I don't want to demean the efforts of the people who seek to uphold the truth and defend the faith. However, ultimately I think all of the attention is just making people more curious about a silly fictional novel. It is true that a lot of people are ignorant of basic historical facts and that the prevailing relativist mindset of the day pushes people to find man made construction and conspiracy theories in just about anything that makes sense. What else is new?
Because I am a Christian English teacher, I am consistently asked to weigh in on issues. Unfortunately, I usually don't have much to say. I haven't even bothered to read a single volume of Harry Potter and out of fear of hypocrisy I tend to keep mum about condemning movies. However, this time it is going to be different. I purchased The Davinci Code a week ago and in between grading term papers I'm going to read this book.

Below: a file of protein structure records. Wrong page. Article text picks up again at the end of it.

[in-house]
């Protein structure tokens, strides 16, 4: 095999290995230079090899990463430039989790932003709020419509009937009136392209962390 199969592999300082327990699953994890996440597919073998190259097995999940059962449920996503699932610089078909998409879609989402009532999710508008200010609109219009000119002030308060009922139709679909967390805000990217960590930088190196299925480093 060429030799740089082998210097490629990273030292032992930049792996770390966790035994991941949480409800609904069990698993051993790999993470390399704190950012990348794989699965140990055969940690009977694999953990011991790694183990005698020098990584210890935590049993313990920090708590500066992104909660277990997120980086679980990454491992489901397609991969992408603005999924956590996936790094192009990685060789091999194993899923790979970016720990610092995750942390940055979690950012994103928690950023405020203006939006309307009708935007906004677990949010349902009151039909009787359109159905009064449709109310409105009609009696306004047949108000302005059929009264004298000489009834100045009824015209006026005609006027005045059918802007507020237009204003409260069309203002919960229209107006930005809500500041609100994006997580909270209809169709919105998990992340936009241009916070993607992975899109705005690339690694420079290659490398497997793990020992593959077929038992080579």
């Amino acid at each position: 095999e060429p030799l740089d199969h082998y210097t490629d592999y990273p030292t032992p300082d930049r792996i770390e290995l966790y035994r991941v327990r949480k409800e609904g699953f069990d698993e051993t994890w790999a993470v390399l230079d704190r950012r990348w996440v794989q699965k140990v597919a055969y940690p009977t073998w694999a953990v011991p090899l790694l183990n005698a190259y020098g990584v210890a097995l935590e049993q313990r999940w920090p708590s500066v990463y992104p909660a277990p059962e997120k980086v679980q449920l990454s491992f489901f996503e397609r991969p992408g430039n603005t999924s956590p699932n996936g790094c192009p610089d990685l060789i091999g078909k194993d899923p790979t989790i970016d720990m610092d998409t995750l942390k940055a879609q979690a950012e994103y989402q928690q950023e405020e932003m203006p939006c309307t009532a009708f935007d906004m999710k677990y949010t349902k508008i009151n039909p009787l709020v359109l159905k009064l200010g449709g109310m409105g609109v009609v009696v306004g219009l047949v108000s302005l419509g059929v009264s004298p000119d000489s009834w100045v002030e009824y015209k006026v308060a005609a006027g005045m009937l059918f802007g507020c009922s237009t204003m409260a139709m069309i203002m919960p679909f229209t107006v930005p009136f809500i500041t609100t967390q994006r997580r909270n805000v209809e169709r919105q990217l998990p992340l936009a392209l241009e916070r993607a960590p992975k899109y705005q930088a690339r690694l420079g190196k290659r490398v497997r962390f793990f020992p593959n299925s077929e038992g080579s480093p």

Nevermind that I finished The End of History and the Last Man by Francis Fukugawa this week and A Short History of the World by H.G. Wells last week. (The secular ideas in these books have been around for years and have inspired all breeds of humanism and warfare.) I'm not going to clutter the nearly infinite capacity of the blogosphere with rambling rehashes of these works. I realize that Tom Hanks, an insignificant feminist puppet of Dan Brown, is jesuitically wielding a pistol of lies at the temple of my Savior and marching on the front lines of Beelzebub's brigade. I'm going to read this book use this blog to drop the Fat Man of truth and obliterate the mushroom cloud of lies surrounding this deadly volume.
You can bet there will be at least on more blog post about this issue!
Stay tuned kiddos!
Monday, May 01, 2006
I've had a relaxed and sedentary three day weekend. It is Labor Day, but it seems like only the white collar crowd gets the day off in Singapore. It seems like a normal business day.
I was all set to install a Ubuntu or Mandriva Linux Distro on my Laptop, but it just proved too daunting of a task. I couldn't find a good partitioning program, I gounf out that you had to pay for Mandrive support, and Ubuntu doesn't really support my wi-fi card, sound card, or accelerated graphics card. Some people in linux forums said that I could make it work, but I guess I don't feel up to the challenge.
I did, however, give my computer a snazzy new desktop. I thought I would show off my slick new interface. I high recommend Crystal XP combined with Y'z Dock. They are very slick programs.